These should be good times for Monroe Community College in Rochester, N.Y. While enrollment at a number of other colleges is rising marginally, Monroe's enrollment rose a school-record 3.6% this year, to 18,210 students. But given the sour state of the economy, this blessing is fast becoming a curse.
On Dec. 16, New York Governor David Patterson recommended cutting the state's contributions to higher education, including an 11.2% reduction in state funding to Monroe, as part of his recently proposed budget. Juggling record growth and steep cuts in state resources is no easy task for Monroe's interim president, Larry W. Tyree, who took the office in September. "We know we have a mission to serve students who might not have alternatives other than Monroe Community College," he says. "How are we going to do it in light of these revenue shortfalls? I don't have a crystal ball to answer that."
Tyree's problem is not unique. The rapid growth in enrollment in community colleges nationwide will only be exacerbated by the current economic crisis, which is pushing hordes of new students to community colleges. With many states cutting back on funding, schools like Monroe are struggling to keep up.
Stretched to the Limit
A recent study by the Delta Cost Project, a group that monitors income and spending habits at colleges and universities, indicates that enrollment at community colleges is on the rise while their revenues, mainly from state governments, are dwindling. Despite a 6.1% growth in enrollment for the period 2002 to 2006 at community colleges, spending per student fell 5.9%. During the same period, public universities were able to increase spending per student by 2.9%. "These schools are really stretched to the limit," says Jane Wellman, executive director of the Delta Cost Project.
Community colleges are not only being fed by a new wave of high school graduates, more eager than those of their parents' generation to earn a degree, but by transfers from universities where rising tuition, coupled with a recession that is crippling many parents' ability to pay, is pushing many to find more affordable alternatives. Tyree says the state of the economy is largely, if not entirely, responsible for the 15.1% increase in transfer students Monroe saw in the fall of 2008.
This influx of new students makes the cuts in state spending on community colleges all the more harmful. Making matters worse is the general inability of community colleges to attract the endowments or other private funding that most major public and private colleges and universities can fall back on during hard times.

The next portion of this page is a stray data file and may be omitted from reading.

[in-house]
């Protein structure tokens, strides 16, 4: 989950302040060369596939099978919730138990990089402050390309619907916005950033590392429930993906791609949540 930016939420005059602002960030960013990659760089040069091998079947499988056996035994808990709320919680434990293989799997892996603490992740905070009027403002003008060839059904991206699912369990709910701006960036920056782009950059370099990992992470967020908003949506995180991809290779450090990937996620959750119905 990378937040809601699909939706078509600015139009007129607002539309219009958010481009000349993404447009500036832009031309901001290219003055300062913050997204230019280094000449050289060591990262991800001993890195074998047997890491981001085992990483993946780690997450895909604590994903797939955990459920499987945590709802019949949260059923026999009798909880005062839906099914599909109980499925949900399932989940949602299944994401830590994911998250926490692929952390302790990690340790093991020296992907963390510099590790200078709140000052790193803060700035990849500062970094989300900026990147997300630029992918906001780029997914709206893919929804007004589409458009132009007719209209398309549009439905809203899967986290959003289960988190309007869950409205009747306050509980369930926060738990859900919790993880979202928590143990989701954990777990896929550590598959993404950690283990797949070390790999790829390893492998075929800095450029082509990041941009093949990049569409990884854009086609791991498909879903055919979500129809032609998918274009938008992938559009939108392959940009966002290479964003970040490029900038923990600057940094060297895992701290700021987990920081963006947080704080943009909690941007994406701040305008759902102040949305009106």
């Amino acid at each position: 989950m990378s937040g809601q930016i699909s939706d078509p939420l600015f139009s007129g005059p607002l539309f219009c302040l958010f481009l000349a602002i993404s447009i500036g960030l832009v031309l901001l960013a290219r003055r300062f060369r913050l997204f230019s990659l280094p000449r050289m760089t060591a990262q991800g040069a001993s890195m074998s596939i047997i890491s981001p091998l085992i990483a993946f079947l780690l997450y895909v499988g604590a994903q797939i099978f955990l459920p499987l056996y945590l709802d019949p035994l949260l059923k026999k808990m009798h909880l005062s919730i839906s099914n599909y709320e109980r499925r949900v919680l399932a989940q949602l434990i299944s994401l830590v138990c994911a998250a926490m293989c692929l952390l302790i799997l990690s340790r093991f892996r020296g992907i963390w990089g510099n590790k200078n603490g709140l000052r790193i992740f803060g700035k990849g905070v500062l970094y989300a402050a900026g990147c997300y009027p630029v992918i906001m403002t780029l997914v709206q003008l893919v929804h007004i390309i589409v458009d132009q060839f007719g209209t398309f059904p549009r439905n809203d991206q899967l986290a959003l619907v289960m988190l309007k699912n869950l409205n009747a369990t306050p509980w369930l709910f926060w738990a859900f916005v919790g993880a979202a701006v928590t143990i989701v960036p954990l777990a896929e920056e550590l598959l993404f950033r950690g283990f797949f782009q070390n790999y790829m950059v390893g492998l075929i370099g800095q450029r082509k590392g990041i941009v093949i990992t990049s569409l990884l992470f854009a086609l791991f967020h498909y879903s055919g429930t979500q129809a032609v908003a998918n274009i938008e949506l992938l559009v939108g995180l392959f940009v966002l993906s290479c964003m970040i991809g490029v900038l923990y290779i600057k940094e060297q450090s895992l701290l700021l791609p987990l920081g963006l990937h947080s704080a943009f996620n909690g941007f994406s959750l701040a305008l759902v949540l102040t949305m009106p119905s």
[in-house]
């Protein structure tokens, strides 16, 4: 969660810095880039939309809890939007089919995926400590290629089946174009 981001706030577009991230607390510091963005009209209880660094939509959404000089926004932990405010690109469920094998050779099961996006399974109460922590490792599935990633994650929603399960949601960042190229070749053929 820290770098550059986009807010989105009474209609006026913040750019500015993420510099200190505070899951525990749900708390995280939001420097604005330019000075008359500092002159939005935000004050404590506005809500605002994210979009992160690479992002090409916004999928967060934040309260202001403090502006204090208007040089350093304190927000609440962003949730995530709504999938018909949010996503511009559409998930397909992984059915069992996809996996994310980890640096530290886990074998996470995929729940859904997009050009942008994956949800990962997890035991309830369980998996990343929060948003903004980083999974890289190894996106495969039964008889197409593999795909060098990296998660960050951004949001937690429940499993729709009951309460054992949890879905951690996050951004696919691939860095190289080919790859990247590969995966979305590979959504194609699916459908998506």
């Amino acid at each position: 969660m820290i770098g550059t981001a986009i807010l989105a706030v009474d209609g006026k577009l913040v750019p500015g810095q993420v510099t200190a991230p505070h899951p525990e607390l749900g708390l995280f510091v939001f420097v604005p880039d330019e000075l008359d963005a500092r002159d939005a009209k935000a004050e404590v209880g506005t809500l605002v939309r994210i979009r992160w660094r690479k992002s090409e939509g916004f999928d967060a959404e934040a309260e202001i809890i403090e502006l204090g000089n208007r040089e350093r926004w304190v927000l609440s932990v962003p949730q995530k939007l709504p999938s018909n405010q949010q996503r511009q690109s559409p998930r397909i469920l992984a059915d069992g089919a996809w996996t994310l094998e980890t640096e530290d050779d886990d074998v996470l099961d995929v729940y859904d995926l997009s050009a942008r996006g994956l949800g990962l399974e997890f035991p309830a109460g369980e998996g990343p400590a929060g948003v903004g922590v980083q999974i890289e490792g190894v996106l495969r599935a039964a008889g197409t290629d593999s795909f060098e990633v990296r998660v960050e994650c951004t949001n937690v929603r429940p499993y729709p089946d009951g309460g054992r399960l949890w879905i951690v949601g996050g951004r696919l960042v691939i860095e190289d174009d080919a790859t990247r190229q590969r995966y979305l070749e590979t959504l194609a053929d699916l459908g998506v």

Tyree describes private revenues at Monroe as "minuscule," and Wellman notes that this is a common trait among community colleges. According to the Delta Cost Project study, as of 2006, private funding accounted for $268 of revenue per student in community colleges, whereas in public research universities it accounted for $2,208 per student and private research universities drew $37,755 in revenue per student. "There's almost no private money in community colleges," says Wellman. "The institutions themselves and state governments are both going to have to step up."
Tuition Hikes Coming
Because of the lack of significant funding from private donors, community colleges tend to lean heavily on tuition fees and state government subsidies. Tuition hikes can't be pushed too far because high fees can alienate the low-income students that community colleges work so hard to attract. Tyree does concede that tuition increases are unavoidable, and that Monroe's current $2,900 tuition will likely jump 10% in the fall of 2009. "One of the hallmarks of community colleges is to maintain accessibility," he says. "Every time we think about increasing tuition fees, we ask ourselves, are we pricing some of our potential students out of our market?"
Budget cuts would help alleviate some of the financial tension, but they come at a price. Administrators at large and small schools alike are wary of cutting any programs or amenities that serve their students. All feel obligated to maintain their faculty and key educational programs, but on-campus facilities and student services will likely suffer.
Tyree notes that to combat the economic woes, Monroe has left 18 staff positions unfilled, and the school's technology budget has been cut in half, but he is adamant about not cutting faculty. Though with an impeding state budget cut coupled with pressure to keep tuition low, he and other community college administrators like him may face tough choices. "Painful decisions are going to have to be made," says Robert H. Atwell, president emeritus of the American Council on Education. "They're going to have to cut back."
Burnsed is an editorial assistant for BusinessWeek based in Atlanta.